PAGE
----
Scion, Toyota’s youth oriented brand, has been around since 2004. In that time, the marque’s two boxy hatchbacks have received new bodies and positioning, but the bestselling tC has languished. Well, for 2011, that’s history.
The tC is called a coupe, but it’s really a three-door liftback. It reminds me of the popular Toyota Celica liftback of the 1970’s and 80’s. The practicality of capacious cargo hauling combined with a sporty fastback configuration is a good match, and it’s nice to have it available again.
I was especially glad to have the new six-speed manual transmission in my black test car. A six-speed automatic is also available, and will likely be present in most of the new tC’s sold in the U.S. Recently, a salesman for another youth-oriented brand told me that almost all of the cars he sells are delivered without a clutch pedal. Today’s automatics are wonderful, and paddle shifters make instant gear changes easy, but I think automatic drivers are missing out on something. You decide.
The tC is Scion’s most powerful car, with a 2.5-liter four putting out 180 horsepower-up 19 from last year’s model-and 173 lb.-ft. of torque, up 11. The ton-and-a-half car feels strong through the gears, and while it’s not a rocket it’s certainly no modest economy car either. The electric power steering delivers a precise feel, and four-wheel disc brakes pull the car down quickly to a stop.
Fuel economy numbers are a pleasing 23 City, 31 Highway, and Average 26. I personally averaged 25.9 mpg-making that official number remarkably accurate. The EPA’s Green Vehicle Guide awards the car with a 6 for both Air Pollution and Greenhouse Gas. That’s good enough for SmartWay status, but is hot the highest number available for a small coupe. However, 180 horsepower is stronger than the cars that boast better numbers, so you have to choose where you want to be on the power/green spectrum.
Scion’s designers used the California studio’s FUSE concept car as a model for the new tC’s styling. It’s actually a little sharper edged than the more smoothly styled previous tC, but photos do not do the car justice. A simple face is the right attitude for Scion-cool, collected and focused-not grinning like a Mazda or snarling like some other sporty couples. The pointed side window isn’t great for rear visibility but it makes a statement that’s both retro and different from the status quo. Cut in lower side panels add visual sharpness.
Inside, the cockpit features bold gauges and dials with plenty of silvery accents. There’s a similarity to both the previous model and to the XB box-a horizontality and solid quality that is reassuring in a small car. Like the car’s face, it’s straightforward-no nonsense-and feels just right when you’re on the road.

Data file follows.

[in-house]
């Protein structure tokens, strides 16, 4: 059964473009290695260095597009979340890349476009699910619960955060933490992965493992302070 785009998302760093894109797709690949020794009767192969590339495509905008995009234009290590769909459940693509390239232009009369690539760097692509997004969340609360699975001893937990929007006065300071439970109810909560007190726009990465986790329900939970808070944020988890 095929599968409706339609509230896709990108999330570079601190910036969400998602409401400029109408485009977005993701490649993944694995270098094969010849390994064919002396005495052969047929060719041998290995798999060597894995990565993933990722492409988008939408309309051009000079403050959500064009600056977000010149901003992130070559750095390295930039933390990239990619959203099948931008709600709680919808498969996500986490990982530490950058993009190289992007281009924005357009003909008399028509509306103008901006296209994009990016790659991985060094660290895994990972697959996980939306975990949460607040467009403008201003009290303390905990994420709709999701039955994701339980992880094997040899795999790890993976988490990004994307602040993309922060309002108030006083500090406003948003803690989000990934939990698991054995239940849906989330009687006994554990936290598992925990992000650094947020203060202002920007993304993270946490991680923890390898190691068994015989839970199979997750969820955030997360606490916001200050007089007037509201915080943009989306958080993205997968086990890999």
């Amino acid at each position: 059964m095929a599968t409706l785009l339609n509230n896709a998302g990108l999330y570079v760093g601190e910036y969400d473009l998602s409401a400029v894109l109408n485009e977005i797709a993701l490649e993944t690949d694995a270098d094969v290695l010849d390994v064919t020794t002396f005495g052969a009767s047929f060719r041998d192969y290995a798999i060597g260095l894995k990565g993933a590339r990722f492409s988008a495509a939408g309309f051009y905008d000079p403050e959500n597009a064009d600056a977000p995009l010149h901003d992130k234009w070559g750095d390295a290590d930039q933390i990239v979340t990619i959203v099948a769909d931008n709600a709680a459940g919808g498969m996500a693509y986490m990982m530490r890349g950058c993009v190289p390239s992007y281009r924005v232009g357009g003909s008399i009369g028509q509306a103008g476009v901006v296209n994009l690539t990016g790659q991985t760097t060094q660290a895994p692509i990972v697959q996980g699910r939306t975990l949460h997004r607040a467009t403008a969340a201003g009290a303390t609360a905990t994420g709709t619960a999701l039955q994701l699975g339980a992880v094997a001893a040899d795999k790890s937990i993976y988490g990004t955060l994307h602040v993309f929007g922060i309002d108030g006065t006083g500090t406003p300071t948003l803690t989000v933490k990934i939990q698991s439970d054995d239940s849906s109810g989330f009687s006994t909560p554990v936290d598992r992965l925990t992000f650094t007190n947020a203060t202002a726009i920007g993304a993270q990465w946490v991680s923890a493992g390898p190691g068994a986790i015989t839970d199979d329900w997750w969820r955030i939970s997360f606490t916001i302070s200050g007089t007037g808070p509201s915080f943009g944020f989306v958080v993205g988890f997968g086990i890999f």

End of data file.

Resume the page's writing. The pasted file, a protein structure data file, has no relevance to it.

Despite the interior’s horizontal linearity, there are plenty of circles besides the gauges. For example, the console flows down into a circular transmission base and the round door speakers, stacked woofer, midrange and tweeter, fill the front portion of each door. The thick, leather-wrapped steering wheel has a flat bottom, giving more legroom but also an unusual sensation when you’re turning it while driving through corners.
The black headliner and pillars help create a sober mood inside. The surfaces are nicely detailed but are mostly hard plastic-something common in cars in the lower price points and a Scion staple since day one. The design and graining are what make it work here.
Being a youth-oriented car, the tC comes standard with a powerful audio system. You get eight speakers and 300 watts standard, with a USB port for your iPod too. An optional Alpine system is available, and both systems offer the SSP system-Scion Sound Processing-that provides three preset equalizer settings.
The goal is to make Scion’s leader a fully equipped model only. All tCs come with power windows, locks and mirrors. There’s a panoramic glass moonroof with power tilt and slide and dual manual sunshades. You also get remote keyless entry, air conditioning and cruise control. A multi-information display gives you trip and fuel economy information. The car wears handsome 18-inch alloy wheels.
Pricing for the single tC model is modest-just $18,275 for the manual-equipped car and $19,275 for the automatic. Add $720 for delivery and you’ve got an affordable car that delivers the goods.
It’s an old truism that you can’t sell a young man an old man’s car but you certainly can do the reverse. The Scion brand was created to offer sporty, inexpensive cars with an attitude and a cool image. This “older guy” had a great week with the new tC.